CHICKEN WAR. As the Texas manifestation of the War of the Quadruple Alliance in Europe, the Chicken War caused abandonment of the Spanish Franciscan missions in eastern Texas in 1719. With news that Spain and France were on opposing sides in the conflict, Lt. Philippe Blondel at the French post of Natchitoches, Louisiana, struck in June 1719 at the nearest Spanish target: San Miguel de Linares de los Adaes Mission, at a site near that of present Robeline, Louisiana. Finding only a lay brother and one soldier at the mission, Blondel and his detail of seven gathered up the sacred vestments and provisions, then raided the henhouse. As he mounted his horse after tying the chickens to the pommel of his saddle, the chickens flapped their wings, the horse reared, and the lieutenant was spilled in the dirt. His companions rushed to his aid. Taking advantage of the confusion, the lay brother dashed off into the woods.
After reaching Nuestra Señora de los Dolores Mission (at the site of present-day San Augustine, Texas) on June 22, 1719, the brother informed Fray Antonio Margil de Jesús of what he had been told by Blondel: Pensacola had been captured by the French, and a hundred soldiers were on their way from Mobile with the East Texas settlements as their objective. Lacking confidence in the Spaniards' relationship with the Indians, Father Margil viewed retreat as the only alternative. He packed his vestments and headed for Nuestra Señora de la Purísima Concepción Mission (in the area of present Nacogdoches County) to spread the alarm.
Capt. Domingo Ramón of Nuestra Señora de los Dolores de los Tejas Presidio, heeding the clamor of his soldiers and their wives, gathered citizens and livestock to withdraw toward San Antonio and await reinforcements. Margil, Isidro Félix de Espinosa, and two soldiers remained at Mission Concepción for twenty days "consoling" the Indians, who were reluctant to let them leave. They received word on July 14 that Ramón was withdrawing farther than agreed upon, and they set out to overtake the caravan at the border of Hasinai (Tejas) country. There they encamped until the end of September, when Espinosa resolved to go personally to San Antonio de Béxar and San Juan Bautistaqqv to seek help. After traveling twenty leagues he encountered a volunteer relief expedition from San Juan Bautista and learned that no military support would be forthcoming. On October 3 the entire camp marched for San Antonio.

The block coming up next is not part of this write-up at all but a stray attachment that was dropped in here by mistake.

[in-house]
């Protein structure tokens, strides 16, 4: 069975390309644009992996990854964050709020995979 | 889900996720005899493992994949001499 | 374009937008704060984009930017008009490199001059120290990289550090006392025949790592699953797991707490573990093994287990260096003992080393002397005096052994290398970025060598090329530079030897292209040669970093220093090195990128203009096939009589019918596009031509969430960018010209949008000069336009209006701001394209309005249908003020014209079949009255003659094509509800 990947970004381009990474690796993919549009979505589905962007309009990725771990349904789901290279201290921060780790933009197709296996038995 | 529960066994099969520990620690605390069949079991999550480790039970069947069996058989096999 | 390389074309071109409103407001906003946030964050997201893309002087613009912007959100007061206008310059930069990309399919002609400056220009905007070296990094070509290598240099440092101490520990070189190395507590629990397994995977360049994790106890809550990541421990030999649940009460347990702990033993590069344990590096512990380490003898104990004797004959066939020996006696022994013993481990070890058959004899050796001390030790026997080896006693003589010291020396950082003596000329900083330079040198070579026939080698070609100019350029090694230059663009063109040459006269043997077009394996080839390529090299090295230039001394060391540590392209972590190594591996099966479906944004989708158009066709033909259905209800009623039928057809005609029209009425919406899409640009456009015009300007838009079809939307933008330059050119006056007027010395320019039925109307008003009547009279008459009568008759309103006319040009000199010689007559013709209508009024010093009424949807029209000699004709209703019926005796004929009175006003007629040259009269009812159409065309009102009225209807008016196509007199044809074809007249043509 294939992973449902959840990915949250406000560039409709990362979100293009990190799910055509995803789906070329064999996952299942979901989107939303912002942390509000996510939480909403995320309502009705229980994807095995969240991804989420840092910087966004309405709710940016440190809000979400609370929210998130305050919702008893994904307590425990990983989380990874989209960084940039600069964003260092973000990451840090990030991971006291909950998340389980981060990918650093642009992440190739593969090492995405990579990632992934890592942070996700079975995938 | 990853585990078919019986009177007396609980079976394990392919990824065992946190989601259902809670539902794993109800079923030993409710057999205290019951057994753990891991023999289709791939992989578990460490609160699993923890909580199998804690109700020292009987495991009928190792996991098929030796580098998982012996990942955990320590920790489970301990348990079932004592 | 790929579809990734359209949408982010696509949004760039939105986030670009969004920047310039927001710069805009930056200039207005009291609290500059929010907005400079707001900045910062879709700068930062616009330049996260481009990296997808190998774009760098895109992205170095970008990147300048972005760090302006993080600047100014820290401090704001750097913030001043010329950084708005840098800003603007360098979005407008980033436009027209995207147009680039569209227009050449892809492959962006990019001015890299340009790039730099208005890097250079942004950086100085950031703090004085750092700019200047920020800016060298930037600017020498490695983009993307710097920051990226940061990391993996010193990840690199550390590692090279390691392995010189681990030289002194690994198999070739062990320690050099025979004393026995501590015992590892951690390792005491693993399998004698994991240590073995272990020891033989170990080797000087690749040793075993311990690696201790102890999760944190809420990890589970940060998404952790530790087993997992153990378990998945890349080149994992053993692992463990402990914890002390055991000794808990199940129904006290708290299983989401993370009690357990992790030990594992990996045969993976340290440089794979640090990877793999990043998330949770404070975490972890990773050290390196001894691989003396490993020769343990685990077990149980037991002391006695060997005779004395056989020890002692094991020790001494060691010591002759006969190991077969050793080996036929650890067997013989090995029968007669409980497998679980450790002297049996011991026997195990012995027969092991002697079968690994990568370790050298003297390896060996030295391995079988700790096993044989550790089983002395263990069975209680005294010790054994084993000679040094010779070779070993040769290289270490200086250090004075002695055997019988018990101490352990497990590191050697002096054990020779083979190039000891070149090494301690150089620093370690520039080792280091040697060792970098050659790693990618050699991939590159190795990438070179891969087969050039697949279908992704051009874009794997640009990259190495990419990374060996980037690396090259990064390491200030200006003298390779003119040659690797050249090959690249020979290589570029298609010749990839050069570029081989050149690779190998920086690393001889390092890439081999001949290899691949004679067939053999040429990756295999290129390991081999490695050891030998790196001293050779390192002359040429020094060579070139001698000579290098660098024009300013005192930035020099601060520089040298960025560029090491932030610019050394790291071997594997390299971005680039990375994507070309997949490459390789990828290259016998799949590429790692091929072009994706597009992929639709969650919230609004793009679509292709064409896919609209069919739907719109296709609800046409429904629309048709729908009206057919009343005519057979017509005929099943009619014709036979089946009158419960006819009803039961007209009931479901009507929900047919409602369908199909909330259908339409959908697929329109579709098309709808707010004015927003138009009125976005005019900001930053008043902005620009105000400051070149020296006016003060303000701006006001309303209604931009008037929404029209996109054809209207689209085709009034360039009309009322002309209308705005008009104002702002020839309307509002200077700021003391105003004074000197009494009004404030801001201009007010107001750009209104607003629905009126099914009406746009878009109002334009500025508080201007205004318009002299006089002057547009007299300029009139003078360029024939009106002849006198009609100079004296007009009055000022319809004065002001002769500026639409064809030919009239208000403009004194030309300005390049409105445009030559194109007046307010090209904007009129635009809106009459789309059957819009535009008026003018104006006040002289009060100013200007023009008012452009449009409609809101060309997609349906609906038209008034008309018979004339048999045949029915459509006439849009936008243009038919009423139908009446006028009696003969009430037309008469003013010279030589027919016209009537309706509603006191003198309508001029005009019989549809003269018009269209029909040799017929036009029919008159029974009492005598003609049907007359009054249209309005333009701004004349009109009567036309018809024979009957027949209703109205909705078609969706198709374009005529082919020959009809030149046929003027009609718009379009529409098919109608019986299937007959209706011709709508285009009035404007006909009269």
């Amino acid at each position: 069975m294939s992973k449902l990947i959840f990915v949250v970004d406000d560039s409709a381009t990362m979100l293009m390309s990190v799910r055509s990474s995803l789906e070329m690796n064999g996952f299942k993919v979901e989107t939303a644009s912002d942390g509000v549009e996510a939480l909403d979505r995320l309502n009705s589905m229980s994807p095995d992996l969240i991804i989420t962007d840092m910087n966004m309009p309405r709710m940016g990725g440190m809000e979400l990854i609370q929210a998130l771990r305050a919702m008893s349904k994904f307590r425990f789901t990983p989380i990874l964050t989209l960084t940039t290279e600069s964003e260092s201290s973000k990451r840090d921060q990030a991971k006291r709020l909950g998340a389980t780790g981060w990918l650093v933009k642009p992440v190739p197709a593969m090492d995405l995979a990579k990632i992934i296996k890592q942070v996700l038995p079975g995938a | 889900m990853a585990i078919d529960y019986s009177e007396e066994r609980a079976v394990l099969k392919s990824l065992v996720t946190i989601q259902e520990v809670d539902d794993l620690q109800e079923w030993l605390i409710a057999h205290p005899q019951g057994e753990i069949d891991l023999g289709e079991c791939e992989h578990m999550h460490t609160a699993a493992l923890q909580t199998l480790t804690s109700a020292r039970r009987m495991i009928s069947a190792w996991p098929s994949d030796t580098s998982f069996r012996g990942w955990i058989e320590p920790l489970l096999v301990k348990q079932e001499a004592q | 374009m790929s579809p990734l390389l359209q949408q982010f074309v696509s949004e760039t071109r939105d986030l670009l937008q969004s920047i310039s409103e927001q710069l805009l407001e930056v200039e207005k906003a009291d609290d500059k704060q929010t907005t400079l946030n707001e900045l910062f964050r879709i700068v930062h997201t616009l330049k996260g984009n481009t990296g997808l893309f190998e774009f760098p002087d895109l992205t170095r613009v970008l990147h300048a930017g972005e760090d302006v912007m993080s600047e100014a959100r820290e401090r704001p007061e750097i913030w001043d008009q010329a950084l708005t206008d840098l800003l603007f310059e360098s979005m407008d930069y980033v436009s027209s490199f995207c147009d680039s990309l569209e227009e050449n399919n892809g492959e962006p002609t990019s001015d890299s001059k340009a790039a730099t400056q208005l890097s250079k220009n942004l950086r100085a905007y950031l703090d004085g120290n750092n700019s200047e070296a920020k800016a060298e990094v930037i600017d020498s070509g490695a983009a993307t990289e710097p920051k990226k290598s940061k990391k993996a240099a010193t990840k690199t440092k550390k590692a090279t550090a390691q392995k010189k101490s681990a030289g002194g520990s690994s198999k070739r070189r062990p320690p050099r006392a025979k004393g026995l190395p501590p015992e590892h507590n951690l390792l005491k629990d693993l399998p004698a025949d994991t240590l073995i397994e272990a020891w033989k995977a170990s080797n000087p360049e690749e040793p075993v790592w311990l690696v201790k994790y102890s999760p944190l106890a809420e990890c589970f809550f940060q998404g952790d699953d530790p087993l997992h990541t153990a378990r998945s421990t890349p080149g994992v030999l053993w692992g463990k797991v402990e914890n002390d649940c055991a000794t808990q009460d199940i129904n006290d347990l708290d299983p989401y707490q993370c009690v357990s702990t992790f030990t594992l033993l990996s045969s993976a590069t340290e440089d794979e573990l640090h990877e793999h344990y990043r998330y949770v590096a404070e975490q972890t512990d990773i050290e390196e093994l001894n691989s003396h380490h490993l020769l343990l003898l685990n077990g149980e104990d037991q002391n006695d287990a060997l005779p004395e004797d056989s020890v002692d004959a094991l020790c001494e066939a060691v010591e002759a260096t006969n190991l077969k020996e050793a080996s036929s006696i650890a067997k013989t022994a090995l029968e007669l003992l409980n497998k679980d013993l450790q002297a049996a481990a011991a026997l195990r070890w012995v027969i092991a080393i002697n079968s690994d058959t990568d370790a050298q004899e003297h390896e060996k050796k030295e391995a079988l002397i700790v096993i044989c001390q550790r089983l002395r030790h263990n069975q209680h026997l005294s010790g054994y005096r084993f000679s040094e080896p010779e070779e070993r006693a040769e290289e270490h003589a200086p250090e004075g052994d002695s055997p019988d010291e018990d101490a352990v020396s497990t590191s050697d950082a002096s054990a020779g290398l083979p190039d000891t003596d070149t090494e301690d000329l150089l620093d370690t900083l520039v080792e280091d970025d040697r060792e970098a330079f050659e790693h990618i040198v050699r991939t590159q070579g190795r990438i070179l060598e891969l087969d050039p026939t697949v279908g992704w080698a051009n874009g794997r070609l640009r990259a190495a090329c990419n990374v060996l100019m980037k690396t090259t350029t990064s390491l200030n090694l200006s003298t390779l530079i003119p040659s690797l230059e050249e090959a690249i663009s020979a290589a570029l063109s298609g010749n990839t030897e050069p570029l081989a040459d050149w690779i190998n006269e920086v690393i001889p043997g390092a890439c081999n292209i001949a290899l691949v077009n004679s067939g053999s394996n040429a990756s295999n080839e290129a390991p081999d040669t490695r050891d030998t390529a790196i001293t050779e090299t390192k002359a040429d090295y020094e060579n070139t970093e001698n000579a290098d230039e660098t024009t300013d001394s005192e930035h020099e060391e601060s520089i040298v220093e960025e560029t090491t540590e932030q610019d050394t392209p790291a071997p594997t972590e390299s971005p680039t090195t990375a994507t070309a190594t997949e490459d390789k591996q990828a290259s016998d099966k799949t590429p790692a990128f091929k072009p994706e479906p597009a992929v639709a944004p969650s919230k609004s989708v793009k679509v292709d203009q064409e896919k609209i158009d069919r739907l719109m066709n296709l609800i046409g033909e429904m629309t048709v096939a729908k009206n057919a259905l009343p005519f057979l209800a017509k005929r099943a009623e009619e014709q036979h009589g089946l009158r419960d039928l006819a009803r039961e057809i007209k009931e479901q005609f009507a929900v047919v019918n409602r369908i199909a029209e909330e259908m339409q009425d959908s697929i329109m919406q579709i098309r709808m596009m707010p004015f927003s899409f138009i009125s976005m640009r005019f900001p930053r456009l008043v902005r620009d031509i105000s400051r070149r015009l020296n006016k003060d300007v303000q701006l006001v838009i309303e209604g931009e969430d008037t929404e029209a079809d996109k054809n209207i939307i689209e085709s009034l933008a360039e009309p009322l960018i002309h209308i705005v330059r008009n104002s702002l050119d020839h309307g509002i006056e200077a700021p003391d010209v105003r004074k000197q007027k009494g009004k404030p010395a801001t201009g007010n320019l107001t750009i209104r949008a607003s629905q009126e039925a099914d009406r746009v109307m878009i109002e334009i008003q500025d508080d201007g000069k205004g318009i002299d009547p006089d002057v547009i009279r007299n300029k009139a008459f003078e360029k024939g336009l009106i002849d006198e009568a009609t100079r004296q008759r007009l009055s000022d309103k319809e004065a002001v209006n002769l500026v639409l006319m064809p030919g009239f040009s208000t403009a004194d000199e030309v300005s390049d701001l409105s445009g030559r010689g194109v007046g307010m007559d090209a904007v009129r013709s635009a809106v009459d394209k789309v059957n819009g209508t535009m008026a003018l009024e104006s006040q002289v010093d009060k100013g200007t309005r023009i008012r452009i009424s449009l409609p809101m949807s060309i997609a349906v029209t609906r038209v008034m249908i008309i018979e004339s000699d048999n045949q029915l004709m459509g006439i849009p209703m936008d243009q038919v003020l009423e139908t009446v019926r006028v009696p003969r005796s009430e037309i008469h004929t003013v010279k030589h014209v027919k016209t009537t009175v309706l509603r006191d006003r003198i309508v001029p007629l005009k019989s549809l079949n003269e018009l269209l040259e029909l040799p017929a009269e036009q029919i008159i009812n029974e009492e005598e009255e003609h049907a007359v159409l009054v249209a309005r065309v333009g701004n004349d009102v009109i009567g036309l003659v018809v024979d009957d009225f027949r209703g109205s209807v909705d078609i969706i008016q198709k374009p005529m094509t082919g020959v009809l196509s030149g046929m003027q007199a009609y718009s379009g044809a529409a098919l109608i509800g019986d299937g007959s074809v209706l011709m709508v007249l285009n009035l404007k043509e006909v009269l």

While Margil and the seven other friars took residence at San Antonio de Valero Mission, Espinosa went on to San Juan Bautista to make a personal appeal for military aid in recovering the missions. There he learned of the appointment of the Marqués de San Miguel de Aguayo as governor of Coahuila and Texas and of the military campaign Aguayo was mounting to reclaim eastern Texas for Spain. Despite Espinosa's urging, the Aguayo expedition was delayed a year and a half. In the meantime the war ended, and the operation, planned as one of reconquest, became merely one of reoccupation.
The Chicken War represented a costly overreaction by Spanish religious and military men to a feeble French gesture. The French made no aggressive move against Texas after Blondel's comical fiasco. Aside from causing a two-year hiatus in the Spanish missionary effort, the episode also disrupted the commercial aims of the French Company of the West. Directors of the company sent word to Jean Baptiste Benard de La Harpe, who had just established a trading post on the Red River in the area that is now Bowie County, that he was not to make war on the Spaniards but to pursue trade with them. The Spanish withdrawal following Blondel's raid left no one with whom he might trade.
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The following, adapted from the Chicago Manual of Style, 15th edition, is the preferred citation for this article.Handbook of Texas Online, Robert S. Weddle, "Chicken War," accessed May 31, 2016, http://www.tshaonline.org/handbook/online/articles/qfc02.
Uploaded on June 12, 2010. Published by the Texas State Historical Association.
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